Water Samples In Asteroid Shed Light On How Earth Got Its Oceans

JAXA, ESO/L. Calçada/M. Kornmesser/Nick Risinger ( [CC BY 4.0], via Wikimedia Commons
Scientists measured water samples in asteroid surfaces which suggest that a great part of Earth’s water could have come from different asteroid impacts throughout its history, according to a new study. The samples were derived through the Japanese spacecraft Hayabusa.

Researchers used the Hayabusa probe to conduct the first water sample measurements of an asteroid, with the spacecraft retrieving 1,500 water particles from the asteroid Itokawa. This is not the only asteroid-studying mission by Japan. Japan also runs another mission called Hayabusa 2 which also has a sample return mission, although from the asteroid Ryugu. As well, NASA’s OSIRIS-REx surveys the large asteroid Bennu, as carbon-rich asteroids have also greatly contributed to life as we know it on Earth.

A study detailing the analysis of five of the particles from the asteroid samples was published Wednesday in the journal Science Advances. The samples were collected from an area on Itokawa known as the Muses Sea, which is smooth and dusty.

“We found the samples we examined were enriched in water compared to the average for inner solar system objects,” Ziliang Jin, lead study author and postdoctoral scholar at Arizona State University’s School of Earth and Space Exploration said in a statement.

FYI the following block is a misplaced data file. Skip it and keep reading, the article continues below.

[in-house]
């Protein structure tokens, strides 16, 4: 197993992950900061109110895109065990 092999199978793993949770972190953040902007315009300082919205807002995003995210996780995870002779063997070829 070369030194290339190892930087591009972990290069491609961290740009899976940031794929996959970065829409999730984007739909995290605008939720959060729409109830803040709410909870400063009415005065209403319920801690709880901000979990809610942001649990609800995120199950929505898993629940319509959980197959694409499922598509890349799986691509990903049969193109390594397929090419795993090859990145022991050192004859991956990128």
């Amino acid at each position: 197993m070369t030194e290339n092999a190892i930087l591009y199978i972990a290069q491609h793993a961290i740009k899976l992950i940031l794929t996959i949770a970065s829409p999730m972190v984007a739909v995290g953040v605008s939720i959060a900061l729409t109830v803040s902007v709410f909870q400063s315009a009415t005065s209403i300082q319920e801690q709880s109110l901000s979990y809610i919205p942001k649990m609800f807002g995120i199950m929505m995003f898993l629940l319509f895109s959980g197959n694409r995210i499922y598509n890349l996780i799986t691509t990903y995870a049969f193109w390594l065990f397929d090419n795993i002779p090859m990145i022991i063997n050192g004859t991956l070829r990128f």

Researchers didn’t intend to study water samples in the asteroids until Jin and another researcher from Arizona State University, Maitrayee Bose, proposed the idea. Researchers knew that Itokawa is an S-type asteroid which is one of the most common types of asteroids found in the asteroid belt.

“They originally formed at a distance from the Sun of one-third to three times Earth’s distance,” Bose said.

Itokawa has a peanut shape and orbits the sun every 18 months, it passes through Earth’s orbit and then goes beyond Mars. It measures 1,800 feet long and between 700 and 1000 feet wide.

According to the researchers two fragments called lobes merged 8 million years ago, with researchers believing that those samples got buried 328 feet inside a parent body which was much larger and that then broke apart. Once the asteroid broke apart, the samples were exposed to radiation, but they still contained water, whereas the minerals are quite similar to those found on Earth.

“This means S-type asteroids and the parent bodies of [non-modified asteroids] are likely a critical source of water and several other elements for the terrestrial planets,” Bose said. “That makes these asteroids high-priority targets for exploration.”

According to the two researchers, water samples in the asteroid suggest that impacts on early Earth throughout its history could have brought as much as half of the ocean water contained in the planet today, and water is known to be one of the key features of a planet to sustain life as we know it today.